College of Liberal Arts

The Earth's Keepers

Mon, Apr 22, 2019
Photo by Sadham Yathra, Pixabay.
Photo by Sadham Yathra, Pixabay.

If you knew in the next life you’d become a tree, you might hesitate before you cut one down.

Or if you were to become one of the ocean’s fish, perhaps you’d be more careful about how you dispose of certain plastics.

That’s Karma, at least as it’s applied in an environmental context, which might be a productive way to think about the decisions we make that contribute to the looming environmental crisis. 

Nearly 80 percent of people around the world identify with a religious group. And whether those religions believe in reincarnation or an afterlife, they each have a wealth of insight on humans’ relationship and duty to the natural world that can help guide our future actions to protect and preserve the Earth.

In a 1992 address in New Delhi, India, the Dalai Lama spoke about nature: “If we exploit the natural environment in an extreme way, today we might get some other benefit but in the long run we ourselves will suffer, and other generations will suffer.”

In Buddhism, humans are just one form of sentient beings that are on a different level but are not fundamentally different than animals, plants or ghosts. So, modern Buddhists argue that not harming living beings means not harming any other living thing on Earth, be it forests or whales. 

“Harming other beings creates bad Karma. So, in your next life, you’re born on a lower level,” explains Oliver Freiberger, an associate professor of Asian studies and religious studies at The University of Texas at Austin.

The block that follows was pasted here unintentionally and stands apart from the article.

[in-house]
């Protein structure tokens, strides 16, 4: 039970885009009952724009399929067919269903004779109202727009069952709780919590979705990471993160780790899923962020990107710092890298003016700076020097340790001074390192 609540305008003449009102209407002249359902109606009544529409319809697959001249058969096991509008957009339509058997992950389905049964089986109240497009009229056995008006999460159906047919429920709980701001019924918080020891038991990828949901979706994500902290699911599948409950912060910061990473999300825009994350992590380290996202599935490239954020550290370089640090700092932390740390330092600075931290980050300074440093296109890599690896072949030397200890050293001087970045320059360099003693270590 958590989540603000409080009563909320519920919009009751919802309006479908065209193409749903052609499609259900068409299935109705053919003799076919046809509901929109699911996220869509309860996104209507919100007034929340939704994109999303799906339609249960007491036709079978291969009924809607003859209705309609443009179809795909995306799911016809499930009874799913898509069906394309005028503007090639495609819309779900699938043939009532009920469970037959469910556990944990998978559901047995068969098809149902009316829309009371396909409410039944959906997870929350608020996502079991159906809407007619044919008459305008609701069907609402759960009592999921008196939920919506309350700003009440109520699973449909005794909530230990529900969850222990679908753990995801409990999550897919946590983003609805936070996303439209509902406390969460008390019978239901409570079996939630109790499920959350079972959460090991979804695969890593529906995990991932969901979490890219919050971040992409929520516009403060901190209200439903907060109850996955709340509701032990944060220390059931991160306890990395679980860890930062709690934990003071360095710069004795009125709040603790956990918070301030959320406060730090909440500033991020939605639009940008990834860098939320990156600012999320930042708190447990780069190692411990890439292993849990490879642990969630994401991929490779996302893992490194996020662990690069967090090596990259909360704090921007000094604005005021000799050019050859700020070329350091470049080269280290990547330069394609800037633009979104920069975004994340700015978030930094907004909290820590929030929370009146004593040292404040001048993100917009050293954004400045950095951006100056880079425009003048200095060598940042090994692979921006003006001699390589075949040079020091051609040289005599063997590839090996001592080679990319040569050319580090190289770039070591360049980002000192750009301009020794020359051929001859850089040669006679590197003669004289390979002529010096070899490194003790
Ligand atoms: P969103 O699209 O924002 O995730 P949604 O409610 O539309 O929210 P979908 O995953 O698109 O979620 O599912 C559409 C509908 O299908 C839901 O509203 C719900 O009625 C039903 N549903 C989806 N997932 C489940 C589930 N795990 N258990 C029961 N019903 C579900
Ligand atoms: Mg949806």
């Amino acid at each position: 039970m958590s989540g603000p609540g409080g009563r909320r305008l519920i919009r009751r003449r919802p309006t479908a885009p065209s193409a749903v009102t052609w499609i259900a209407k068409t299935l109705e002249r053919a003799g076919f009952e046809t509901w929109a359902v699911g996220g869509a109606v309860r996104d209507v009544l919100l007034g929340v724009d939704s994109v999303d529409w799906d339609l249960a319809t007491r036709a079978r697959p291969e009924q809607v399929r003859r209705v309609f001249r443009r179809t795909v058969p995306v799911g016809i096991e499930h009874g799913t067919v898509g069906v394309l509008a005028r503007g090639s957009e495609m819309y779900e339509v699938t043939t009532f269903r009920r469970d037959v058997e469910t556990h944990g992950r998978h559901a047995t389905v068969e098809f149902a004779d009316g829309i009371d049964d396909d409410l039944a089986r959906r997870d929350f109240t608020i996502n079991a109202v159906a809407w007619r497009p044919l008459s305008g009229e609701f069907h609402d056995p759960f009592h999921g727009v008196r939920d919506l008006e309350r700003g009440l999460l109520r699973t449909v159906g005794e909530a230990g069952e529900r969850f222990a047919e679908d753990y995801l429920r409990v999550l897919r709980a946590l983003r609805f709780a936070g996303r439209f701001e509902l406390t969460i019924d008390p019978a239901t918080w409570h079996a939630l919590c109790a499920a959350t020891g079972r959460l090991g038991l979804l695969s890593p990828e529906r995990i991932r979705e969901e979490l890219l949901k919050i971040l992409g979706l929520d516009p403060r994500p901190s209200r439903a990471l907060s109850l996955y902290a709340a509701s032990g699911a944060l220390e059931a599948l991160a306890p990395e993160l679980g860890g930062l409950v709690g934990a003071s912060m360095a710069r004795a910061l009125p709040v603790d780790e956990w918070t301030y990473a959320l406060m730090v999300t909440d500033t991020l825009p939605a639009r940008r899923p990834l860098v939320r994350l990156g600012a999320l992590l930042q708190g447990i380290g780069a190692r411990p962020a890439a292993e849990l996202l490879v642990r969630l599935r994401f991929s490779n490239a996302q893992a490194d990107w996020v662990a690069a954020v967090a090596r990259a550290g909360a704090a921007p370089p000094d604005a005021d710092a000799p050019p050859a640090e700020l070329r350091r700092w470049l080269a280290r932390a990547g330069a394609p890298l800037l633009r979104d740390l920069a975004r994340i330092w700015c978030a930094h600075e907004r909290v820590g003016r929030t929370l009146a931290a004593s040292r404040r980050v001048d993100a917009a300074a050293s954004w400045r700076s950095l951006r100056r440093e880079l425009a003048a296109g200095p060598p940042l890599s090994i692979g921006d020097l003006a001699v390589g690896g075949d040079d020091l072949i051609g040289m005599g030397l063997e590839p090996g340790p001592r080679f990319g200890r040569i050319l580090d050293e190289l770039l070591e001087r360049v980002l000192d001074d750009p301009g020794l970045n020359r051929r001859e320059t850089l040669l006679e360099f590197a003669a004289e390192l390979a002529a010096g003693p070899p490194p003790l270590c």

The goal, he says, is not to be reborn as something seemingly greater than human, but to escape this “suffering” world by overcoming our desires. Extending compassion to all sentient beings helps to achieve that goal.

“The modern world of capitalism and overconsumption is driven by desires,” Freiberger explains. “And succumbing to these things fosters egotism and impedes the escape from the cycle of rebirth and redeath.” 

Sure, we can be reborn again and again. But what if the Earth won’t be around for our next life, or the one after?

“In the past, thinking about the earth in the past wasn’t a thing,” Freiberger explains. “The concept of ‘nature’ is very young. And today, religious scholars and leaders are looking to their old traditions for answers.”

Read perspectives on how religion can guide environmentalism from UT Austin experts on Life & Letters

Bookmark and Share